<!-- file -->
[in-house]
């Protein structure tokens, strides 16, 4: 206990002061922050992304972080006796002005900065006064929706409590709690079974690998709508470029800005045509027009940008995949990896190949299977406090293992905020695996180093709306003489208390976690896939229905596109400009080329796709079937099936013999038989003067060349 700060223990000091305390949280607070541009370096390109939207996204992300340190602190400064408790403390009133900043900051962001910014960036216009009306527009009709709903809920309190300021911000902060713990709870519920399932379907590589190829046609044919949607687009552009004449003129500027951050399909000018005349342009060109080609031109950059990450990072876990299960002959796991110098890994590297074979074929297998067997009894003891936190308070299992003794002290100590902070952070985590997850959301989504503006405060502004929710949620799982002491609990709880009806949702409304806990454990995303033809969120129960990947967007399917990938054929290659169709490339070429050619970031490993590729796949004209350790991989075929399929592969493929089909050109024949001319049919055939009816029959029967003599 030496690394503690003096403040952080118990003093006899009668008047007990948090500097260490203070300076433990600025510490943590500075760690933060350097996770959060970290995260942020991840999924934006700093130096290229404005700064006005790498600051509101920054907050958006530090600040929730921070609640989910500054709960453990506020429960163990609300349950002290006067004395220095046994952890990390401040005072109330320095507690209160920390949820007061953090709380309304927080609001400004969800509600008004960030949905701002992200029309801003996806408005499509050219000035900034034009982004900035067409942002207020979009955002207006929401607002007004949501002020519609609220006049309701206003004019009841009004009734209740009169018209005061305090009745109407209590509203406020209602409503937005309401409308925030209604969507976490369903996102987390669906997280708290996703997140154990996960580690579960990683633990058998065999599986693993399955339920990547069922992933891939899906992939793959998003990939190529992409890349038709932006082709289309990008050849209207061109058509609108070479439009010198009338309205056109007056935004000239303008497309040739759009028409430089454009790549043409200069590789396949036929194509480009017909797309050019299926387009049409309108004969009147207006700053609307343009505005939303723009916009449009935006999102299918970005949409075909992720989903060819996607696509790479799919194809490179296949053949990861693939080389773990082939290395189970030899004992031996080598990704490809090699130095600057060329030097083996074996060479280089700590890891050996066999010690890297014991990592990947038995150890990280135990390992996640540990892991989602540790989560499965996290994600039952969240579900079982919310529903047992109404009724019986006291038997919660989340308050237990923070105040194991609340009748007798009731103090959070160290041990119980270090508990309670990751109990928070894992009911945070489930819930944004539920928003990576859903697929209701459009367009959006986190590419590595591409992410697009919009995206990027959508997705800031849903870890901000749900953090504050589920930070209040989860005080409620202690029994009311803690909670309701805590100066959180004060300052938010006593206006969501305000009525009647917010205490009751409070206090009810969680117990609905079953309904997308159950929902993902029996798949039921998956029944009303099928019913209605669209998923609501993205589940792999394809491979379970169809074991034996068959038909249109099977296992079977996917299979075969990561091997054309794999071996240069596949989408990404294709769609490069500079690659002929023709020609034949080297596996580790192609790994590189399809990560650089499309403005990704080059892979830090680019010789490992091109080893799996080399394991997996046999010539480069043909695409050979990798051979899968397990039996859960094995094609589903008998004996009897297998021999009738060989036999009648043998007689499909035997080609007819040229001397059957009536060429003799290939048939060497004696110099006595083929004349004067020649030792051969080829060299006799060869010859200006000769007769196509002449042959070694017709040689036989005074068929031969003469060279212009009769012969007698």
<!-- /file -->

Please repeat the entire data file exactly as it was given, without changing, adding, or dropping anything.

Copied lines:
[in-house]
């Protein structure tokens, strides 16, 4: 206990002061922050992304972080006796002005900065006064929706409590709690079974690998709508470029800005045509027009940008995949990896190949299977406090293992905020695996180093709306003489208390976690896939229905596109400009080329796709079937099936013999038989003067060349 700060223990000091305390949280607070541009370096390109939207996204992300340190602190400064408790403390009133900043900051962001910014960036216009009306527009009709709903809920309190300021911000902060713990709870519920399932379907590589190829046609044919949607687009552009004449003129500027951050399909000018005349342009060109080609031109950059990450990072876990299960002959796991110098890994590297074979074929297998067997009894003891936190308070299992003794002290100590902070952070985590997850959301989504503006405060502004929710949620799982002491609990709880009806949702409304806990454990995303033809969120129960990947967007399917990938054929290659169709490339070429050619970031490993590729796949004209350790991989075929399929592969493929089909050109024949001319049919055939009816029959029967003599 030496690394503690003096403040952080118990003093006899009668008047007990948090500097260490203070300076433990600025510490943590500075760690933060350097996770959060970290995260942020991840999924934006700093130096290229404005700064006005790498600051509101920054907050958006530090600040929730921070609640989910500054709960453990506020429960163990609300349950002290006067004395220095046994952890990390401040005072109330320095507690209160920390949820007061953090709380309304927080609001400004969800509600008004960030949905701002992200029309801003996806408005499509050219000035900034034009982004900035067409942002207020979009955002207006929401607002007004949501002020519609609220006049309701206003004019009841009004009734209740009169018209005061305090009745109407209590509203406020209602409503937005309401409308925030209604969507976490369903996102987390669906997280708290996703997140154990996960580690579960990683633990058998065999599986693993399955339920990547069922992933891939899906992939793959998003990939190529992409890349038709932006082709289309990008050849209207061109058509609108070479439009010198009338309205056109007056935004000239303008497309040739759009028409430089454009790549043409200069590789396949036929194509480009017909797309050019299926387009049409309108004969009147207006700053609307343009505005939303723009916009449009935006999102299918970005949409075909992720989903060819996607696509790479799919194809490179296949053949990861693939080389773990082939290395189970030899004992031996080598990704490809090699130095600057060329030097083996074996060479280089700590890891050996066999010690890297014991990592990947038995150890990280135990390992996640540990892991989602540790989560499965996290994600039952969240579900079982919310529903047992109404009724019986006291038997919660989340308050237990923070105040194991609340009748007798009731103090959070160290041990119980270090508990309670990751109990928070894992009911945070489930819930944004539920928003990576859903697929209701459009367009959006986190590419590595591409992410697009919009995206990027959508997705800031849903870890901000749900953090504050589920930070209040989860005080409620202690029994009311803690909670309701805590100066959180004060300052938010006593206006969501305000009525009647917010205490009751409070206090009810969680117990609905079953309904997308159950929902993902029996798949039921998956029944009303099928019913209605669209998923609501993205589940792999394809491979379970169809074991034996068959038909249109099977296992079977996917299979075969990561091997054309794999071996240069596949989408990404294709769609490069500079690659002929023709020609034949080297596996580790192609790994590189399809990560650089499309403005990704080059892979830090680019010789490992091109080893799996080399394991997996046999010539480069043909695409050979990798051979899968397990039996859960094995094609589903008998004996009897297998021999009738060989036999009648043998007689499909035997080609007819040229001397059957009536060429003799290939048939060497004696110099006595083929004349004067020649030792051969080829060299006799060869010859200006000769007769196509002449042959070694017709040689036989005074068929031969003469060279212009009769012969007698």